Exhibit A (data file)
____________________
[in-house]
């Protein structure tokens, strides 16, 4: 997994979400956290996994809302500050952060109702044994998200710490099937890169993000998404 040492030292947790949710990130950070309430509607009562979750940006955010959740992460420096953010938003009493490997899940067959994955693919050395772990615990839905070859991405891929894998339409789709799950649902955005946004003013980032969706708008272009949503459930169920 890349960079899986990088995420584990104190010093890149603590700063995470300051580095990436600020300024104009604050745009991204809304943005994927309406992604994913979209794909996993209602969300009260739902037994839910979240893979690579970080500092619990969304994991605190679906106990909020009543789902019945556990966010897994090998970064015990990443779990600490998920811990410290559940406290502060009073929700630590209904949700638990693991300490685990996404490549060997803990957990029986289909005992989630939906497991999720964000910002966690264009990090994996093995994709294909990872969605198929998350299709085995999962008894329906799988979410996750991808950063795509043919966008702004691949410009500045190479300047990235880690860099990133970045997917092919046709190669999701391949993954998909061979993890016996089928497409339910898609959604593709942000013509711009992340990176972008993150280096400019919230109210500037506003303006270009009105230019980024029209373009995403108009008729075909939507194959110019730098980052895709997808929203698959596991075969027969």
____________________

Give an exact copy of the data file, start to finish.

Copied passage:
[in-house]
């Protein structure tokens, strides 16, 4: 997994979400956290996994809302500050952060109702044994998200710490099937890169993000998404 040492030292947790949710990130950070309430509607009562979750940006955010959740992460420096953010938003009493490997899940067959994955693919050395772990615990839905070859991405891929894998339409789709799950649902955005946004003013980032969706708008272009949503459930169920 890349960079899986990088995420584990104190010093890149603590700063995470300051580095990436600020300024104009604050745009991204809304943005994927309406992604994913979209794909996993209602969300009260739902037994839910979240893979690579970080500092619990969304994991605190679906106990909020009543789902019945556990966010897994090998970064015990990443779990600490998920811990410290559940406290502060009073929700630590209904949700638990693991300490685990996404490549060997803990957990029986289909005992989630939906497991999720964000910002966690264009990090994996093995994709294909990872969605198929998350299709085995999962008894329906799988979410996750991808950063795509043919966008702004691949410009500045190479300047990235880690860099990133970045997917092919046709190669999701391949993954998909061979993890016996089928497409339910898609959604593709942000013509711009992340990176972008993150280096400019919230109210500037506003303006270009009105230019980024029209373009995403108009008729075909939507194959110019730098980052895709997808929203698959596991075969027969």